A study published this month found that the majority of transgender teenagers who underwent puberty suppression treatment went on to continue other transgender care, such as hormone therapy treatment.
The study compiled data from patients who visited a gender clinic, Amsterdam UMC, in the Netherlands, for gender dysphoria, a disorder where a person feels like their gender does not align with their biological sex.
The study found that 98 percent of people who began “gender-affirming” treatments as teenagers continued to do so as they got older (via NPR):
The paper's data included people who started medical treatment in adolescence with puberty blockers before the age of 18 for a minimum duration of three months, before adding gender-affirming hormones. Researchers then linked that data to a nationwide prescription registry in the Netherlands to look for a prescription for gender-affirming hormones at follow-up.
Marianna van der Loos, the paper’s lead author, told NPR that “it’s an important finding because we see that most of these people continue to use gender-affirming hormones.”
The study included 720 people, 31 percent who were “assigned male at birth” and 69 percent who were “assigned female at birth.”
For the 2 percent of people in the study who did not continue treatment, researchers did not identify the reason why.
Chloe Cole, a young woman who began transitioning as a teen and later reversed course, slammed the study on Twitter.
“I thought the argument was that it was just a ‘pause’ so that kids can make the decision once they’re older?” she said of puberty blockers.
“[Puberty] Blockers are a harmful gateway drug to becoming patient for life before experiencing adulthood,” she added.
I thought the argument was that it was just a “pause” so that kids can make the decision once they’re older? Blockers are a harmful gateway drug to becoming patient for life before experiencing adulthood. https://t.co/djMDSQUwmZ— Chloe Cole ⭐️ (@ChoooCole) October 27, 2022
This month, England’s National Health Service published a report that said that most children who think they are “transgender” are going through a “transient phase.”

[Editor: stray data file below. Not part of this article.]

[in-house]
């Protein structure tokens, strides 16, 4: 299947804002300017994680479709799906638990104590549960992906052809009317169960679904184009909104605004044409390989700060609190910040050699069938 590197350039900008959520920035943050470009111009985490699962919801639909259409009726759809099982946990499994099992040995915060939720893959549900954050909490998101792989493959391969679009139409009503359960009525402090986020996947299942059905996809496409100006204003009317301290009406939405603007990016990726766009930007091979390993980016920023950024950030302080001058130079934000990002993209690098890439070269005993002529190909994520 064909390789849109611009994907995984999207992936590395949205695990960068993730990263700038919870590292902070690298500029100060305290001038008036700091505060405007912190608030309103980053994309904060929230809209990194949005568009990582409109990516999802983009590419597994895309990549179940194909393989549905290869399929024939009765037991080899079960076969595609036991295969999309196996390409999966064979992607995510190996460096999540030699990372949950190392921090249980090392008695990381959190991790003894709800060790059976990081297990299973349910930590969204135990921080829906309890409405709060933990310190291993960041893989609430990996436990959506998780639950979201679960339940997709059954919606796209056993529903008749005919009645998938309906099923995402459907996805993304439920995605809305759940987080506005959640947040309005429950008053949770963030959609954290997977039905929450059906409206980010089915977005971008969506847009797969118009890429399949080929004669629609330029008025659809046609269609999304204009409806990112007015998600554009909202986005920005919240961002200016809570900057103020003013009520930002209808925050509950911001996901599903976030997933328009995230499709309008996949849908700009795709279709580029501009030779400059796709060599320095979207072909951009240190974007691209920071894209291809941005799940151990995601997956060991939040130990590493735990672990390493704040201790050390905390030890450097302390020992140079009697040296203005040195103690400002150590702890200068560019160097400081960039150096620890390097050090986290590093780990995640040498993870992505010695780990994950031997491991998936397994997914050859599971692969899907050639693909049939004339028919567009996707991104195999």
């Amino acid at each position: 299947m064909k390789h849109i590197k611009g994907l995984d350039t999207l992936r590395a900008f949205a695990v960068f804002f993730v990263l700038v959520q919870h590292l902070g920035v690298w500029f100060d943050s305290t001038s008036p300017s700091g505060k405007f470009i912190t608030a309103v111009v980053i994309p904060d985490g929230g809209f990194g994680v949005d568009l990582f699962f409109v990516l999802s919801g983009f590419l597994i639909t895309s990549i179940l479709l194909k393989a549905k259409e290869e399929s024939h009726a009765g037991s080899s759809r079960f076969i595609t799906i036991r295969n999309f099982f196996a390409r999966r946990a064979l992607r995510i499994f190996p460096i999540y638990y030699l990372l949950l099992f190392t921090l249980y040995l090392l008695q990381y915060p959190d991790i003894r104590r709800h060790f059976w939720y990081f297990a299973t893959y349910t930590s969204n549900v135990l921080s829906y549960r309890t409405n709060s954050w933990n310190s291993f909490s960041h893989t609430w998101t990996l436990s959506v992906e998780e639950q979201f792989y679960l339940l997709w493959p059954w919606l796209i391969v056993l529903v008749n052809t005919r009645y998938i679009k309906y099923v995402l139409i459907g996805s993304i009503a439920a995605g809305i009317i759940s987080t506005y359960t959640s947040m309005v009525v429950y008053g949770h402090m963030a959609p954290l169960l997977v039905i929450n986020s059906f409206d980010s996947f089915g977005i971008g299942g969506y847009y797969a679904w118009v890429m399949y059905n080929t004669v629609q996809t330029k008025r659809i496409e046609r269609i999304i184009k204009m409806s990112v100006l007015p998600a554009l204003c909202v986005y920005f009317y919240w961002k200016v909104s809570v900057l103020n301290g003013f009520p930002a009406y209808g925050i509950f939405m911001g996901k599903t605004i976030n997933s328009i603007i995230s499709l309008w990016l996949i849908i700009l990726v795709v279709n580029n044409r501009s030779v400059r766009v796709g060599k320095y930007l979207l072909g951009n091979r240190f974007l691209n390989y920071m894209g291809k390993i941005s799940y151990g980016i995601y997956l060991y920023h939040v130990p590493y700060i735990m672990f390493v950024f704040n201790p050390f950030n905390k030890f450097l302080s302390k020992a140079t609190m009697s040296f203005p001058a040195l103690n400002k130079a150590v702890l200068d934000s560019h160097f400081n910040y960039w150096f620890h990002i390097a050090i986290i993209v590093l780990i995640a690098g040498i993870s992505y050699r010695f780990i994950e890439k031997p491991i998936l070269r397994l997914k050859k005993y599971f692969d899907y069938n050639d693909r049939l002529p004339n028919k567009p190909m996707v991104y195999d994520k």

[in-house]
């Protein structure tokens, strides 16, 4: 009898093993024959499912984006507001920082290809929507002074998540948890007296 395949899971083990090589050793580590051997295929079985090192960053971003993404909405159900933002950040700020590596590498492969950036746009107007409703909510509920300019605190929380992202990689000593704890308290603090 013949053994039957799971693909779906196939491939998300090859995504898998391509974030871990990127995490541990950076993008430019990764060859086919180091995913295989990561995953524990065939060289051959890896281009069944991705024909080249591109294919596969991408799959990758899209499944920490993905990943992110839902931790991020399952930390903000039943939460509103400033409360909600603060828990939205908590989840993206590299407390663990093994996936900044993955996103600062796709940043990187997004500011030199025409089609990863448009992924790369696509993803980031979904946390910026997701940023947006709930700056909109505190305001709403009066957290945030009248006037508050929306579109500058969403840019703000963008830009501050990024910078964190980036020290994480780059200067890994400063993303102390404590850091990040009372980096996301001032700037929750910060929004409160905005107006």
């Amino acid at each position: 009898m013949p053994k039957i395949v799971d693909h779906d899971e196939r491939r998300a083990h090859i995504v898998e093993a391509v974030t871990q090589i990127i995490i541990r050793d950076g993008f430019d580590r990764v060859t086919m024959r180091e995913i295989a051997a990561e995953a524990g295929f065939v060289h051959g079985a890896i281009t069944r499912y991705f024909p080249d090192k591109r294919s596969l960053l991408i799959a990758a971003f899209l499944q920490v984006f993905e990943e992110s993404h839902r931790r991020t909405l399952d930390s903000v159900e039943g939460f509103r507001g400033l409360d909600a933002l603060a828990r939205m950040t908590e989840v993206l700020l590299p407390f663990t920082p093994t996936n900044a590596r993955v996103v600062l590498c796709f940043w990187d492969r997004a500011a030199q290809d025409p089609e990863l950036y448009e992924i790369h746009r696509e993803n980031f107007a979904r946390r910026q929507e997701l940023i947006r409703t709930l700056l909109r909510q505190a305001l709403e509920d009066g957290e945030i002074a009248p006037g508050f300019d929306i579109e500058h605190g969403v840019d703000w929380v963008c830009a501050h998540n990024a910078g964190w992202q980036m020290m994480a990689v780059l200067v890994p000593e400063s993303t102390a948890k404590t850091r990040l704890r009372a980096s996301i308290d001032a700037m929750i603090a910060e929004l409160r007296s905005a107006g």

“The clinical approach has to be mindful of the risks of an inappropriate gender transition and the difficulties that the child may experience in returning to the original gender role upon entering puberty if the gender incongruence does not persist into adolescence,” the report stated.
The report added that “social transitioning” should not be seen as a “neutral act” due to the impact it makes on a child’s psychology. Social transitioning includes going by a different name, using “preferred pronouns” and dressing like the opposite gender. In some cases, they will use bathrooms that align with their gender identity instead of their biological sex.
“Social transition should only be considered where the approach is necessary for the alleviation of, or prevention of, clinically significant distress or significant impairment in social functioning and the young person is able to fully comprehend the implications of affirming a social transition,” the draft read, according to Daily Mail.
This year, the NHS announced that it would shut down its only dedicated gender identity clinic for children, Tavistock and Portman NHS Foundation Trust in response to an expert ereview that “raised concerns over a lack of consensus about how the health service should assess, diagnose and treat young people seeking gender services,” Reuters noted.
Daily Mail reported that at least 15 children under the age of 4 years old were referred to the Tavistock clinic to undergo “gender-affirming” care, which can include hormone therapy treatments, puberty blockers and sex reassignment surgery. In total, over 5,000 children were referred to the controversial clinic in the past two years. Only half of the referrals were for children aged 15-plus.